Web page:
There’s no name more polarising right now than Ye (fka Kanye West). Once a beloved hustler from Chi-Town, backed by street cred and the notoriety of a musical genius, he’s now become someone who makes it hard for even the most devoted fan to defend – a feeling that has only been reinforced by his “White Lives Matter” stunt at Paris Fashion Week.
Back when West was seen as a musical visionary – someone whose beat production was dumbfounding and propelled hip-hop to new heights – not one rap fan could denounce the fact that he’d secured his spot on rap’s Mount Rushmore of GOATs. To add to his illustrious wordplay and musical ear, Ye also had the ultimate back story of resilience. After a near-death car accident in 2002, he created his first ever single, ‘Through The Wire’ (released in 2003), rapping on it while his jaw was still wired shut from the crash. Nothing could get in the way of Kanye and his dreams. But this go-getting mentality we once loved is starting to really bite back.
Sometimes Ye’s unapologetic nature is inspired. Right now, a meme is circulating of Kanye blurting out, “George [W] Bush doesn’t care about Black people” – a brilliantly anarchic moment. His recent call outs of big conglomerates like Adidas and GAP have also been fun to watch – rare opportunities to see giant corporations be put in their places by a celebrity.
But you could say that Kanye hasn’t been the same since the moment he hijacked a young Taylor Swift’s VMAs award speech back in 2009. Yes, it’s stupid that, at this stage of his career, the incident is still constantly brought up, despite happening 13 years ago. But you cannot deny that, when you look at the slew of wrongdoings by the Chicagoan, it seems to have been the start of his descent.
That headline-grabbing moment is simply a speck in the negative publicity that Ye continues to get. These days, when you’re a superstar music-maker and creative visionary, you’re likely going to try to expand your brand into other fields, as West has done with fashion. Yet it’s in that world this week (October 3), that the star pulled his latest stunt and went way, way too far: plastering the slogan “White Lives Matter” on Yeezy tees.
It’s more than disheartening to see someone who was once a Black figure of hope support the very racist and white supremacist attitudes that get Black people around the world senselessly killed. Instead of taking the criticism from the many figures in music and fashion who have denounced the racially-charged slogan, though, West has lashed back, calling them “programmed sheep” for disapproving of his harmful message. He’s even gone as far as to insult the important voice of fashion journalist Gabriella-Karefa Johnson at a time when Black women’s voices in journalism aren’t anywhere near the loudest. With these careless, dangerous actions, Ye has personally put himself in a place beyond redemption.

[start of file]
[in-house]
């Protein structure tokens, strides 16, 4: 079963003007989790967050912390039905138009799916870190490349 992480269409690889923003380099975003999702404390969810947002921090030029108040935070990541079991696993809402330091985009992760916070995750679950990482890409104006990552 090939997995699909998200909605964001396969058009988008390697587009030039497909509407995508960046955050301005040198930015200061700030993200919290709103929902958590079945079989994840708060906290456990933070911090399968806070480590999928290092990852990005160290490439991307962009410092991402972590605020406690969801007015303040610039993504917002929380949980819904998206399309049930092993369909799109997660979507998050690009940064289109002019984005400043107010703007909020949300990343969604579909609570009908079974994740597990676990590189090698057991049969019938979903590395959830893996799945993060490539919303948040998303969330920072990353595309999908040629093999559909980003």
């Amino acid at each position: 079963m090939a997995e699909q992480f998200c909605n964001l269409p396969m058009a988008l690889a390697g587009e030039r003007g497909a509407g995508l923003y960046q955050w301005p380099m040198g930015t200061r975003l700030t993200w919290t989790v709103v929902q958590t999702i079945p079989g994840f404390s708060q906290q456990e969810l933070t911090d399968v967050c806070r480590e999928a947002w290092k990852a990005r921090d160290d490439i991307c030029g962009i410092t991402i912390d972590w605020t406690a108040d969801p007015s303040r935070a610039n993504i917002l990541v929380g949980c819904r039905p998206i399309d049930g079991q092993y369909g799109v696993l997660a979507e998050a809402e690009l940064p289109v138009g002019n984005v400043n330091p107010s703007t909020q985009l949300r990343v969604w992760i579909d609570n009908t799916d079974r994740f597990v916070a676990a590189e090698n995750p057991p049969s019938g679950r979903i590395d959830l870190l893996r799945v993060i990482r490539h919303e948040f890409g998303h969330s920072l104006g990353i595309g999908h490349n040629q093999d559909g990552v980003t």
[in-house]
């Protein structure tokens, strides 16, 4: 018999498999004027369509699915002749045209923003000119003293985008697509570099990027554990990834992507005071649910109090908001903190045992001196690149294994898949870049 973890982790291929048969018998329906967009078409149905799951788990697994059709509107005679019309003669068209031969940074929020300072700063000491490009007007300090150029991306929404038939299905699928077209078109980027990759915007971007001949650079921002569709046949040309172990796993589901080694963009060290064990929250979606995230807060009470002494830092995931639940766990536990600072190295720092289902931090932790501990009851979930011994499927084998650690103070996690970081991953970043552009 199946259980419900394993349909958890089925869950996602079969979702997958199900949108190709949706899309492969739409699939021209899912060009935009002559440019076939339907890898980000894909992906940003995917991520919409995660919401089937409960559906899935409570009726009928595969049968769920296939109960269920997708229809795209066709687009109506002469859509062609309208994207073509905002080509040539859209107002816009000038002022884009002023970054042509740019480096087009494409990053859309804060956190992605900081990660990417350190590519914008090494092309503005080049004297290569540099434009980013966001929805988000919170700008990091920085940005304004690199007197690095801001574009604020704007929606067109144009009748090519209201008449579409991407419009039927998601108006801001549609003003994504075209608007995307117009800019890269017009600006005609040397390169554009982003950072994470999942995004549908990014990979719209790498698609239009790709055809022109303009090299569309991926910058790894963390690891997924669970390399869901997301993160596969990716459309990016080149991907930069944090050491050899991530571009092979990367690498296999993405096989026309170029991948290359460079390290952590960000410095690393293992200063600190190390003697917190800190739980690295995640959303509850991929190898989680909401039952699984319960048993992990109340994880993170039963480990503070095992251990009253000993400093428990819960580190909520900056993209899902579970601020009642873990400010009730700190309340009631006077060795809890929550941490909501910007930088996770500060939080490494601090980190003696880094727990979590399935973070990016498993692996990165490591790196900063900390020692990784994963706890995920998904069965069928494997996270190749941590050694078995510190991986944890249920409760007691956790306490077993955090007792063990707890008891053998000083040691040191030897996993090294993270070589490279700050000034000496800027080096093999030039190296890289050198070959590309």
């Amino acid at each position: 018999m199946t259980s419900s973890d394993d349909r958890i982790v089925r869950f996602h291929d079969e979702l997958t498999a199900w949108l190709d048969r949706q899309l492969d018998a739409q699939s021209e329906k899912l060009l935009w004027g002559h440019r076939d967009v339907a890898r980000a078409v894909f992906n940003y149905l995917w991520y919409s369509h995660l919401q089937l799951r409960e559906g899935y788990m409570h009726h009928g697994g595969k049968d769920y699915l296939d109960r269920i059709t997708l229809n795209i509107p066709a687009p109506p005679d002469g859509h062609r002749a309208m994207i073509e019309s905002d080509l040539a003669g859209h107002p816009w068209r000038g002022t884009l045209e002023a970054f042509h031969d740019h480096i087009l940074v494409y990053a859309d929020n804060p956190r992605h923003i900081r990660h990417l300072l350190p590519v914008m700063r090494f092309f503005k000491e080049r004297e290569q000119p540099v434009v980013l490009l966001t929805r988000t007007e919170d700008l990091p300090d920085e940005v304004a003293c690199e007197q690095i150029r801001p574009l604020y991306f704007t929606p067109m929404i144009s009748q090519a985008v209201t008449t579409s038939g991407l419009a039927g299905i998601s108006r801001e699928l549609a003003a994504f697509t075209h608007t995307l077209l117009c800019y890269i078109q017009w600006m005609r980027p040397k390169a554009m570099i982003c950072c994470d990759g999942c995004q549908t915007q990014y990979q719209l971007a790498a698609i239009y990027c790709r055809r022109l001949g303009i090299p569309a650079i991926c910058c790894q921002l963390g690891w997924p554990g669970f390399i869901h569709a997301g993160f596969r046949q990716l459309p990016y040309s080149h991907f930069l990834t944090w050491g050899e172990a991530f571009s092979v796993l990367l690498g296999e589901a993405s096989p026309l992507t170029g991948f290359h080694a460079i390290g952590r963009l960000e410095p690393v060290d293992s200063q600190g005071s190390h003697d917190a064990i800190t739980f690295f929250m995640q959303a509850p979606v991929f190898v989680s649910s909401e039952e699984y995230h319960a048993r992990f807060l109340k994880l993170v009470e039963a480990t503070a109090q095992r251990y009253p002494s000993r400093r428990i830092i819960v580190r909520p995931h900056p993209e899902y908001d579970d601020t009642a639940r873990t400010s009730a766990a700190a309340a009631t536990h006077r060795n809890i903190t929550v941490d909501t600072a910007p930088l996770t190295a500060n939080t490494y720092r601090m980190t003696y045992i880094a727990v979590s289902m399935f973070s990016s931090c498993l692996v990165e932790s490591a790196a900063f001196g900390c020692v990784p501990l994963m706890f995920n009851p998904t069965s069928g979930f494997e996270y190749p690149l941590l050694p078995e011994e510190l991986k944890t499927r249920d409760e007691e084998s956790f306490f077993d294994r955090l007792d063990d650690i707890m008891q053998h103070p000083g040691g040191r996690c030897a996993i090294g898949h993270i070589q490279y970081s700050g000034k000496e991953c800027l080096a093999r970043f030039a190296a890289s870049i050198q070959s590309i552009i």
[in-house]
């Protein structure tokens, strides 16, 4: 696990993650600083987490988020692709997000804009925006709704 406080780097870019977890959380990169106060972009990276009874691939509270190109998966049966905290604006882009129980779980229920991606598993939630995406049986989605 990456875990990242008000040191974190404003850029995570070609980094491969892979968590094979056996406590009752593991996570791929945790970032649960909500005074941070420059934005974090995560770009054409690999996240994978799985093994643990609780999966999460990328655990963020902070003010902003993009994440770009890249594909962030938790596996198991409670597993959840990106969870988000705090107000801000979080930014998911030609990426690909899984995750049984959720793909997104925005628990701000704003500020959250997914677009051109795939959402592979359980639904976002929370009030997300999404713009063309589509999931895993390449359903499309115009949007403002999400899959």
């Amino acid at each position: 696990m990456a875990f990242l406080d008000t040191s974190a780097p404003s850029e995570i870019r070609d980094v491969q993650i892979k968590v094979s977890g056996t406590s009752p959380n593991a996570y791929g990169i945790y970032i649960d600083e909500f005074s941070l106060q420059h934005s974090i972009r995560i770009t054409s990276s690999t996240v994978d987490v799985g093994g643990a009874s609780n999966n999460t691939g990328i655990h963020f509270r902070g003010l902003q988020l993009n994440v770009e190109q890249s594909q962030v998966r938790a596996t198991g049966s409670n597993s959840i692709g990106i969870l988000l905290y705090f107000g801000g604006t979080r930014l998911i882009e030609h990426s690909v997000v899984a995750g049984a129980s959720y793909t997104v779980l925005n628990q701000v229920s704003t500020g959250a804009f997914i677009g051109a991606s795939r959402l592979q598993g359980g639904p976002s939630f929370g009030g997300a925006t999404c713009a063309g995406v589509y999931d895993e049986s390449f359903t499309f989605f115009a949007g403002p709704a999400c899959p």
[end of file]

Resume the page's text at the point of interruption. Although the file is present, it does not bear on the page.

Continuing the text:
Right now, rap is under siege of many racial issues: gentrification, the use of the N-word, and white-washing. There have been times when Ye has indulged in these issues for the worst. In his 2012 Weirdo Comedy Central special, comedic and musical polymath Donald Glover – aka Childish Gambino – noted that, in the middle of Texas, Ye would let a majority white crowd scream the N-word back at him. In a time where there’s always some sort of racial discourse in the rap community, for one of the biggest rappers, producers, songwriters and A&Rs of all time to create a t-shirt with such a destructive message is unforgivable.
It’s not the first time the artist has done something like this. Back in 2018, his ill-advised and thoughtless “slavery was a choice” quip was also unforgivable. Then, he released his eighth album ‘Ye’ – his short-yet-sweet woozy experimental record – and his collaborative album with Kid Cudi, ‘Kids See Ghosts’, a record filled with godly, whirling synths and harmonies. Both moved the focus back to West’s music and away from his destructive message. That same year, he revealed himself to be a huge Trump supporter, sporting the symbolic MAGA hat in support of the 45th US president. Once again, though, he saved himself with the heavenly album ‘Jesus Is King’, Ye’s journey to Christ distracting us all from his failed political feat. Music, it seems, has the power to solve everything for him.
That might have been the last time, though. Frankly speaking, ‘DONDA’ and ‘DONDA 2’ weren’t his best work – there was some momentary bliss buried under a bunch of filler on both. Not all of Ye’s recent features have been top quality, either. So how will music save him again? At the moment, his focus is on fashion, hoping to make “Yeezy free-zy” as he steps away from Adidas and GAP. Even if a new album could put him back in people’s good books, it seems unlikely that he has the time to work on one right now.
After endless disappointing moments from Ye (we couldn’t list all of them in this piece – surely, you can think of more), it feels like this tee is the straw that broke the camel’s back. How can you keep supporting someone that always does questionable things, and consistently fails to acknowledge and learn from his missteps? We all know Ye won’t be fully cancelled – he’ll drop something and we’ll all surely run to get it. But this latest act might just be the point of no return for the revolutionary – and what a sad conclusion to his legacy that would be.